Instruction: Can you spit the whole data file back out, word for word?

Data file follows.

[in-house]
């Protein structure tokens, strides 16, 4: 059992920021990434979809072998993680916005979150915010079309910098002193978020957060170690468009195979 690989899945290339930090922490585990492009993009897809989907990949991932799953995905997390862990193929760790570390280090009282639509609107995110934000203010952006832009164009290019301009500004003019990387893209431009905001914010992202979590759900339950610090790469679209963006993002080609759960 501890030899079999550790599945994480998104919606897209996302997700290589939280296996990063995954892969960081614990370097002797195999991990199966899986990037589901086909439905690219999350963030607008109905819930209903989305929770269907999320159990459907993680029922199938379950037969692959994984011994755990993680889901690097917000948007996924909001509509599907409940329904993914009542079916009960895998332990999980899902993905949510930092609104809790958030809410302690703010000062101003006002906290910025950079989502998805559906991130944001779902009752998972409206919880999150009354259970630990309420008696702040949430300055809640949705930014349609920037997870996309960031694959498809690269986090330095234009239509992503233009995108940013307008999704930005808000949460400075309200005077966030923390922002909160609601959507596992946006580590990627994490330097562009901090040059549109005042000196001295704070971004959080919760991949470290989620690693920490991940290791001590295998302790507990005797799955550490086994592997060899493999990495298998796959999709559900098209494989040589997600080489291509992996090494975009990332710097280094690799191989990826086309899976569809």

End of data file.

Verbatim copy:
[in-house]
């Protein structure tokens, strides 16, 4: 059992920021990434979809072998993680916005979150915010079309910098002193978020957060170690468009195979 690989899945290339930090922490585990492009993009897809989907990949991932799953995905997390862990193929760790570390280090009282639509609107995110934000203010952006832009164009290019301009500004003019990387893209431009905001914010992202979590759900339950610090790469679209963006993002080609759960 501890030899079999550790599945994480998104919606897209996302997700290589939280296996990063995954892969960081614990370097002797195999991990199966899986990037589901086909439905690219999350963030607008109905819930209903989305929770269907999320159990459907993680029922199938379950037969692959994984011994755990993680889901690097917000948007996924909001509509599907409940329904993914009542079916009960895998332990999980899902993905949510930092609104809790958030809410302690703010000062101003006002906290910025950079989502998805559906991130944001779902009752998972409206919880999150009354259970630990309420008696702040949430300055809640949705930014349609920037997870996309960031694959498809690269986090330095234009239509992503233009995108940013307008999704930005808000949460400075309200005077966030923390922002909160609601959507596992946006580590990627994490330097562009901090040059549109005042000196001295704070971004959080919760991949470290989620690693920490991940290791001590295998302790507990005797799955550490086994592997060899493999990495298998796959999709559900098209494989040589997600080489291509992996090494975009990332710097280094690799191989990826086309899976569809």